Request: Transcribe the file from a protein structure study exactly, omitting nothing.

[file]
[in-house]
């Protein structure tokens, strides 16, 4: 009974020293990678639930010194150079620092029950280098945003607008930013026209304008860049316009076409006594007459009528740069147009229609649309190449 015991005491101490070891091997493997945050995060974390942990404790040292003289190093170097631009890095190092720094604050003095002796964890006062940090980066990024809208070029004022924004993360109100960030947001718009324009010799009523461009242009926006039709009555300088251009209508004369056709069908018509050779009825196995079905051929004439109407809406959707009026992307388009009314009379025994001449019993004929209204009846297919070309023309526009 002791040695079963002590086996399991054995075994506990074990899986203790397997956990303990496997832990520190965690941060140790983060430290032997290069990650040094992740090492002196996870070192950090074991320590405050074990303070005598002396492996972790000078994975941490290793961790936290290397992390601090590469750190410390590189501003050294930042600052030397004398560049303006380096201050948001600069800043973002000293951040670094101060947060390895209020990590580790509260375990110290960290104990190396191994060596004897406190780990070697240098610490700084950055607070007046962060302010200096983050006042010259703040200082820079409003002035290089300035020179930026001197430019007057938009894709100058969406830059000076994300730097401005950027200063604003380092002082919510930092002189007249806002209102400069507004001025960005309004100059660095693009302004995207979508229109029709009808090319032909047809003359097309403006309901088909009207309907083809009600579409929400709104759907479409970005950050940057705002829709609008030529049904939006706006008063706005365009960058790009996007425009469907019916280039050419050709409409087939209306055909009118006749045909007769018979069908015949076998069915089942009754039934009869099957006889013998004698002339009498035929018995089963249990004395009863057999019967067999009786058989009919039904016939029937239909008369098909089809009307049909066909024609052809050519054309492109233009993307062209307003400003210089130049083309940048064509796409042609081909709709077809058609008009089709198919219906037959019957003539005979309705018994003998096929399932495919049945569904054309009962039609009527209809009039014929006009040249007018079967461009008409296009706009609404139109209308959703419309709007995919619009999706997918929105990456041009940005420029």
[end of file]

[in-house]
């Protein structure tokens, strides 16, 4: 009974020293990678639930010194150079620092029950280098945003607008930013026209304008860049316009076409006594007459009528740069147009229609649309190449 015991005491101490070891091997493997945050995060974390942990404790040292003289190093170097631009890095190092720094604050003095002796964890006062940090980066990024809208070029004022924004993360109100960030947001718009324009010799009523461009242009926006039709009555300088251009209508004369056709069908018509050779009825196995079905051929004439109407809406959707009026992307388009009314009379025994001449019993004929209204009846297919070309023309526009 002791040695079963002590086996399991054995075994506990074990899986203790397997956990303990496997832990520190965690941060140790983060430290032997290069990650040094992740090492002196996870070192950090074991320590405050074990303070005598002396492996972790000078994975941490290793961790936290290397992390601090590469750190410390590189501003050294930042600052030397004398560049303006380096201050948001600069800043973002000293951040670094101060947060390895209020990590580790509260375990110290960290104990190396191994060596004897406190780990070697240098610490700084950055607070007046962060302010200096983050006042010259703040200082820079409003002035290089300035020179930026001197430019007057938009894709100058969406830059000076994300730097401005950027200063604003380092002082919510930092002189007249806002209102400069507004001025960005309004100059660095693009302004995207979508229109029709009808090319032909047809003359097309403006309901088909009207309907083809009600579409929400709104759907479409970005950050940057705002829709609008030529049904939006706006008063706005365009960058790009996007425009469907019916280039050419050709409409087939209306055909009118006749045909007769018979069908015949076998069915089942009754039934009869099957006889013998004698002339009498035929018995089963249990004395009863057999019967067999009786058989009919039904016939029937239909008369098909089809009307049909066909024609052809050519054309492109233009993307062209307003400003210089130049083309940048064509796409042609081909709709077809058609008009089709198919219906037959019957003539005979309705018994003998096929399932495919049945569904054309009962039609009527209809009039014929006009040249007018079967461009008409296009706009609404139109209308959703419309709007995919619009999706997918929105990456041009940005420029």